Over 4 000 files containing malware or potentially unwanted programmes were retrieved from more than 1 000 websites suspected of sharing illegally protected content in an EU-wide research project carried out by the European Union Intellectual Property Office (EUIPO).
Those 4 000 malicious files originated from approximately 100 individually developed pieces of malware, often marketed as being useful user software, including fake game installers and free programmes to access and stream pirated content.
The files consisted of malware or other programmes that, when downloaded, could access personal data stored on computers and devices. The files extracted by the researchers came from websites and mobile applications suspected of sharing pirated films, music, video games and television programmes, and were designed to lure users into sharing credit card details, social network logins or other personal data.
The findings of the research are published today in the first official EU study on the risks of malware infection from suspected copyright-infringing websites. The study, carried out by the EUIPO in collaboration with the United Nations Interregional Crime and Justice Research Institute (UNICRI), collected malware from the websites and mobile applications in two rounds. The resulting 200 GB of malicious files were analysed by Europol, the EU’s law enforcement agency, using the Europol Malware Analysis System (EMAS).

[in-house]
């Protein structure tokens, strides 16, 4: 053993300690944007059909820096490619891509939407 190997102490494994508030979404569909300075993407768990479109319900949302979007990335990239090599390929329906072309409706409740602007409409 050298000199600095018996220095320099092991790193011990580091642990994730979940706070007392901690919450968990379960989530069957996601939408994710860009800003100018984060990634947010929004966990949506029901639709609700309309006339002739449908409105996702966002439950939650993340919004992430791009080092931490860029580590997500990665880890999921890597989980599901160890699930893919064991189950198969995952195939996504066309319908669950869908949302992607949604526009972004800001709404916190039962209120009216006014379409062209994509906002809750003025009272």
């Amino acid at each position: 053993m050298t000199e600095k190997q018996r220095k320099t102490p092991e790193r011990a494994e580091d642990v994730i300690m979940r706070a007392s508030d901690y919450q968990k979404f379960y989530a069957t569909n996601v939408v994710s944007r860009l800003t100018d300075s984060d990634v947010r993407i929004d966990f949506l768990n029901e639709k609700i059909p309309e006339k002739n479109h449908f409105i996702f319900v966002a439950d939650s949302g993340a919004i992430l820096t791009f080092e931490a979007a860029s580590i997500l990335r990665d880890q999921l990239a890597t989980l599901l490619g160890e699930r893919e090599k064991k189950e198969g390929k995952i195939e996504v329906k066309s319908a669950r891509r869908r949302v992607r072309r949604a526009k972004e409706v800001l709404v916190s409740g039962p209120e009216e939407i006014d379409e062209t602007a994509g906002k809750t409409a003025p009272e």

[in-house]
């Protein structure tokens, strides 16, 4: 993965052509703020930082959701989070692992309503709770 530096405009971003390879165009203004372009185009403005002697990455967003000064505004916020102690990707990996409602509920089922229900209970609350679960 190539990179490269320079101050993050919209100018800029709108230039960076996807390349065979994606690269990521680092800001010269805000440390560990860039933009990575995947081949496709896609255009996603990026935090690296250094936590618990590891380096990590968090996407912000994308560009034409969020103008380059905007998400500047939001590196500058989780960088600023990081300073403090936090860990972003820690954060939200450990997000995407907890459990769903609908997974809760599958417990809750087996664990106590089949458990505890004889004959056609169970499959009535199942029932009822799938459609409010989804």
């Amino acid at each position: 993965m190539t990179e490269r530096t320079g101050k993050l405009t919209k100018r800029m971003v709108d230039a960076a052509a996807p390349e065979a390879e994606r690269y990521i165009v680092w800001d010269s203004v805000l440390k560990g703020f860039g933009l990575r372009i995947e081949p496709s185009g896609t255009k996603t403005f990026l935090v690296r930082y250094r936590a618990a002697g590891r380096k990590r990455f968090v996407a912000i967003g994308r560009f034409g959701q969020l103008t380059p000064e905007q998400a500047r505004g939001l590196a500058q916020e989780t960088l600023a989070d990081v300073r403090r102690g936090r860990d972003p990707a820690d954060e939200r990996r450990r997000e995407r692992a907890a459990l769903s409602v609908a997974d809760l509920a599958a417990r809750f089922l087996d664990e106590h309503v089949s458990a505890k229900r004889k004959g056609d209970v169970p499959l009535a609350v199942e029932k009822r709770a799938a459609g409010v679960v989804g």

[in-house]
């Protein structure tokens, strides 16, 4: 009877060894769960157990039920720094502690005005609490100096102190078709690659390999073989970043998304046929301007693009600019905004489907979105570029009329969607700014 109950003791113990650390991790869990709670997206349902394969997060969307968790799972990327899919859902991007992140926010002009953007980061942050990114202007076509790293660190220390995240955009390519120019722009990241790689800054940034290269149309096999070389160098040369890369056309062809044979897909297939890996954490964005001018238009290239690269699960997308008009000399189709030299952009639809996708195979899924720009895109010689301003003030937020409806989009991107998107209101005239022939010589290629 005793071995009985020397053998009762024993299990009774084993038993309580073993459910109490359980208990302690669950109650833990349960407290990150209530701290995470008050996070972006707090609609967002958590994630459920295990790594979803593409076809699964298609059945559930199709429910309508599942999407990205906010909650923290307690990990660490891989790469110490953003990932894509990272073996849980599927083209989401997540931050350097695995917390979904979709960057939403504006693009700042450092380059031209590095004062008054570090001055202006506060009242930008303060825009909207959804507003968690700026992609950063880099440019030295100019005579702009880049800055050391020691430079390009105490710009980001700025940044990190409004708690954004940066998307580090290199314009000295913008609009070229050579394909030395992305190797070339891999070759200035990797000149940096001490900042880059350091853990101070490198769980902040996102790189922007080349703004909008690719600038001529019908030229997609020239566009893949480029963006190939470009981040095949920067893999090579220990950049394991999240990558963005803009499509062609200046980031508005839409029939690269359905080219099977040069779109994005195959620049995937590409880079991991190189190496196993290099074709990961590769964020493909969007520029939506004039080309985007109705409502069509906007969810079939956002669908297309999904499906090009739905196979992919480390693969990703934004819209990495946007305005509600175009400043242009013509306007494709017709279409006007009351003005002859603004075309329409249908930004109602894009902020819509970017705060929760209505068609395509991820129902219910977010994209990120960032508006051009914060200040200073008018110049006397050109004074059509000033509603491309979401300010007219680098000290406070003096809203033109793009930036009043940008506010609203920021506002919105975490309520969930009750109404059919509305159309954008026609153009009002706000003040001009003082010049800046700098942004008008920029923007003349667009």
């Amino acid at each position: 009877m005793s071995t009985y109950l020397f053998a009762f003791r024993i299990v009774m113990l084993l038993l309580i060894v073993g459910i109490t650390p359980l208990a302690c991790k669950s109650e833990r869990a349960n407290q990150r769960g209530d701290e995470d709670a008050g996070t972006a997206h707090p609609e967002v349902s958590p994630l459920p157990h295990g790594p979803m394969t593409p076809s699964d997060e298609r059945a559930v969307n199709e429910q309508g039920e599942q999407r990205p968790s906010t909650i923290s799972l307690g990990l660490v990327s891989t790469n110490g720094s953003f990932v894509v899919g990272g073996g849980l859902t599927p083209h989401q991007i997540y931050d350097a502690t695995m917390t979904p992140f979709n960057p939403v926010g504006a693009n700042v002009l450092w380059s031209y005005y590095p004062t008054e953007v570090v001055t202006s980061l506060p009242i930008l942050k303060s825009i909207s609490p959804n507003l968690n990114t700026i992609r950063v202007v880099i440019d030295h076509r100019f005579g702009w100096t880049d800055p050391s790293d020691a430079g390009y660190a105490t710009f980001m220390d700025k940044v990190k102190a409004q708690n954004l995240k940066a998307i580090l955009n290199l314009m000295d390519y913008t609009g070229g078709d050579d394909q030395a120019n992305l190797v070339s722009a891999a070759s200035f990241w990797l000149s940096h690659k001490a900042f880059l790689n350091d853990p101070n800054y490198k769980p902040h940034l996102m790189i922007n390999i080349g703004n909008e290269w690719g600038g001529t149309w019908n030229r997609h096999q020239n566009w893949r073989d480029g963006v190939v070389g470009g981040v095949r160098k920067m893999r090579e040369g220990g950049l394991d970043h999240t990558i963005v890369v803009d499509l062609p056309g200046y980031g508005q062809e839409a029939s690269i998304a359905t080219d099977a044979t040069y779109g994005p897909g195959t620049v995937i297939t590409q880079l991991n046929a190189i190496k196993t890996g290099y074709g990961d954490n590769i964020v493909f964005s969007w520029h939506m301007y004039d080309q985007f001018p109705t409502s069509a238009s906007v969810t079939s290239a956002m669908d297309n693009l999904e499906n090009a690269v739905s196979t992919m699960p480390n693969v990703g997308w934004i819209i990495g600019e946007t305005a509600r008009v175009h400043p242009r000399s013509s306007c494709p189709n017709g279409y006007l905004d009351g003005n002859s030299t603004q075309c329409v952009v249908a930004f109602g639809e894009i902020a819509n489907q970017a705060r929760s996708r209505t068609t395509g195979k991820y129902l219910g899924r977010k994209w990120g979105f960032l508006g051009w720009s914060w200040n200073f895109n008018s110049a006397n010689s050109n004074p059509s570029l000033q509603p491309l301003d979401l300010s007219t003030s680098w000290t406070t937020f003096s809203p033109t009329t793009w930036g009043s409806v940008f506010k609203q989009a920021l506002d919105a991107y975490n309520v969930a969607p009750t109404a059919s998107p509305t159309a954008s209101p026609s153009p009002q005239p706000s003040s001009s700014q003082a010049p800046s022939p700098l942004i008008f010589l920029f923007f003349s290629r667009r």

The Acting Executive Director of the EUIPO, Christian Archambeau, said: "Our previous research has shown that over half of digital natives say they consider the safety of a site to be a priority when accessing content online. Today’s study findings are important for all online users, of whatever age, as they highlight the inherent dangers in copyright-infringing sites. EUIPO’s cooperation and collaboration with our European and international partners will continue as we build on our research in this area."
Today’s study complements previous research from the EUIPO on online business models which infringe intellectual property rights and digital advertising on suspected infringing websites. The research was supported by a malware expert and a technical expert group.
Link to the Full Report
Link to the Executive Summary
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